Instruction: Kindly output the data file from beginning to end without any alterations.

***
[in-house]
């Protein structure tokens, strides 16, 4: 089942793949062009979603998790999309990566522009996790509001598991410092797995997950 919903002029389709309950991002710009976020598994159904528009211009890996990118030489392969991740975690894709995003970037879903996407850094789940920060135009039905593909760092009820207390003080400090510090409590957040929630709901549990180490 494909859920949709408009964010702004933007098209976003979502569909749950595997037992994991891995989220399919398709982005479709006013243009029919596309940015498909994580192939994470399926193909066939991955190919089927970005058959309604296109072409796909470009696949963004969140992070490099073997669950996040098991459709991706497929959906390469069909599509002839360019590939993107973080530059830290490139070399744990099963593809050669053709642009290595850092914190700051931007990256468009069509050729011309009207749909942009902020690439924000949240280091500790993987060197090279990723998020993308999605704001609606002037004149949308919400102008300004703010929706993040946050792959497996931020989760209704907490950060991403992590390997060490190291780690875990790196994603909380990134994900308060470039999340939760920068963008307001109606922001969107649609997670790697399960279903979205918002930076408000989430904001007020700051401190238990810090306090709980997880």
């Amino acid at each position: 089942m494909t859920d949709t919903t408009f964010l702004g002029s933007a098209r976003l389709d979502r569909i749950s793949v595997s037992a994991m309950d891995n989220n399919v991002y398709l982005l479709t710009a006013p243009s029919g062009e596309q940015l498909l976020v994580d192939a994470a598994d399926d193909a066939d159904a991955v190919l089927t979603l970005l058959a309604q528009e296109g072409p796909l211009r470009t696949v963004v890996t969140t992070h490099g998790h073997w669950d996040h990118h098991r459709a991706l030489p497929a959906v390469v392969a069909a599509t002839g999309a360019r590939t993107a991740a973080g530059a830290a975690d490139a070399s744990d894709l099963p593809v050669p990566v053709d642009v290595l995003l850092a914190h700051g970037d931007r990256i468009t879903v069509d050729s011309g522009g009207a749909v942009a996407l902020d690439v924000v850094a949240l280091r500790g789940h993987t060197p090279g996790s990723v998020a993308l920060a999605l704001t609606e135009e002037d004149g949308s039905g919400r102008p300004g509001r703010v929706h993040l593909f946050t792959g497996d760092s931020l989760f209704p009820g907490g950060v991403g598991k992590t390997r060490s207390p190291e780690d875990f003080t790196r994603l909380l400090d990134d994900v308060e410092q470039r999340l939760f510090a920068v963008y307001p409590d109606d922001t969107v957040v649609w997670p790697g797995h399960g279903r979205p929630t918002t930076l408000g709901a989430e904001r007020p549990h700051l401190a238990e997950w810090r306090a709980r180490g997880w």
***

[in-house]
């Protein structure tokens, strides 16, 4: 089942793949062009979603998790999309990566522009996790509001598991410092797995997950 919903002029389709309950991002710009976020598994159904528009211009890996990118030489392969991740975690894709995003970037879903996407850094789940920060135009039905593909760092009820207390003080400090510090409590957040929630709901549990180490 494909859920949709408009964010702004933007098209976003979502569909749950595997037992994991891995989220399919398709982005479709006013243009029919596309940015498909994580192939994470399926193909066939991955190919089927970005058959309604296109072409796909470009696949963004969140992070490099073997669950996040098991459709991706497929959906390469069909599509002839360019590939993107973080530059830290490139070399744990099963593809050669053709642009290595850092914190700051931007990256468009069509050729011309009207749909942009902020690439924000949240280091500790993987060197090279990723998020993308999605704001609606002037004149949308919400102008300004703010929706993040946050792959497996931020989760209704907490950060991403992590390997060490190291780690875990790196994603909380990134994900308060470039999340939760920068963008307001109606922001969107649609997670790697399960279903979205918002930076408000989430904001007020700051401190238990810090306090709980997880």
């Amino acid at each position: 089942m494909t859920d949709t919903t408009f964010l702004g002029s933007a098209r976003l389709d979502r569909i749950s793949v595997s037992a994991m309950d891995n989220n399919v991002y398709l982005l479709t710009a006013p243009s029919g062009e596309q940015l498909l976020v994580d192939a994470a598994d399926d193909a066939d159904a991955v190919l089927t979603l970005l058959a309604q528009e296109g072409p796909l211009r470009t696949v963004v890996t969140t992070h490099g998790h073997w669950d996040h990118h098991r459709a991706l030489p497929a959906v390469v392969a069909a599509t002839g999309a360019r590939t993107a991740a973080g530059a830290a975690d490139a070399s744990d894709l099963p593809v050669p990566v053709d642009v290595l995003l850092a914190h700051g970037d931007r990256i468009t879903v069509d050729s011309g522009g009207a749909v942009a996407l902020d690439v924000v850094a949240l280091r500790g789940h993987t060197p090279g996790s990723v998020a993308l920060a999605l704001t609606e135009e002037d004149g949308s039905g919400r102008p300004g509001r703010v929706h993040l593909f946050t792959g497996d760092s931020l989760f209704p009820g907490g950060v991403g598991k992590t390997r060490s207390p190291e780690d875990f003080t790196r994603l909380l400090d990134d994900v308060e410092q470039r999340l939760f510090a920068v963008y307001p409590d109606d922001t969107v957040v649609w997670p790697g797995h399960g279903r979205p929630t918002t930076l408000g709901a989430e904001r007020p549990h700051l401190a238990e997950w810090r306090a709980r180490g997880w």